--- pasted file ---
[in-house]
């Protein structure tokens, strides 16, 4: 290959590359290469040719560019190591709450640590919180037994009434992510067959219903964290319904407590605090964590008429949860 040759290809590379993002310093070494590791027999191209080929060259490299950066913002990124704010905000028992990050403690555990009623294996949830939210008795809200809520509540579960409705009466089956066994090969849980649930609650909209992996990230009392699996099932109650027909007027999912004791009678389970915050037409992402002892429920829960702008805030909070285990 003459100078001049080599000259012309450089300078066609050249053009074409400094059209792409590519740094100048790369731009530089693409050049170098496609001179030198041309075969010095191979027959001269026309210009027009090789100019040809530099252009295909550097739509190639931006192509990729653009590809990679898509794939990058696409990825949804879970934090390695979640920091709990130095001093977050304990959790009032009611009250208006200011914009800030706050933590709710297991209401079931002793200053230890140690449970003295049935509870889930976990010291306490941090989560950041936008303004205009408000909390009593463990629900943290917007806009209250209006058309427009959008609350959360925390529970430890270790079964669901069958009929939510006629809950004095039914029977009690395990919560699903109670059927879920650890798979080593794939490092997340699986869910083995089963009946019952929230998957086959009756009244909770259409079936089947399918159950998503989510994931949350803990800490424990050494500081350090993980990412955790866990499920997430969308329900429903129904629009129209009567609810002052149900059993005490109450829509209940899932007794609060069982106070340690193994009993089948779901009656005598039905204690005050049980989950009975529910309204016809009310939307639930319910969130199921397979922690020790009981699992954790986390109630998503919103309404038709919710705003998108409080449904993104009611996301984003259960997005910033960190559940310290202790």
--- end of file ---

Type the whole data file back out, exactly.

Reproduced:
[in-house]
């Protein structure tokens, strides 16, 4: 290959590359290469040719560019190591709450640590919180037994009434992510067959219903964290319904407590605090964590008429949860 040759290809590379993002310093070494590791027999191209080929060259490299950066913002990124704010905000028992990050403690555990009623294996949830939210008795809200809520509540579960409705009466089956066994090969849980649930609650909209992996990230009392699996099932109650027909007027999912004791009678389970915050037409992402002892429920829960702008805030909070285990 003459100078001049080599000259012309450089300078066609050249053009074409400094059209792409590519740094100048790369731009530089693409050049170098496609001179030198041309075969010095191979027959001269026309210009027009090789100019040809530099252009295909550097739509190639931006192509990729653009590809990679898509794939990058696409990825949804879970934090390695979640920091709990130095001093977050304990959790009032009611009250208006200011914009800030706050933590709710297991209401079931002793200053230890140690449970003295049935509870889930976990010291306490941090989560950041936008303004205009408000909390009593463990629900943290917007806009209250209006058309427009959008609350959360925390529970430890270790079964669901069958009929939510006629809950004095039914029977009690395990919560699903109670059927879920650890798979080593794939490092997340699986869910083995089963009946019952929230998957086959009756009244909770259409079936089947399918159950998503989510994931949350803990800490424990050494500081350090993980990412955790866990499920997430969308329900429903129904629009129209009567609810002052149900059993005490109450829509209940899932007794609060069982106070340690193994009993089948779901009656005598039905204690005050049980989950009975529910309204016809009310939307639930319910969130199921397979922690020790009981699992954790986390109630998503919103309404038709919710705003998108409080449904993104009611996301984003259960997005910033960190559940310290202790």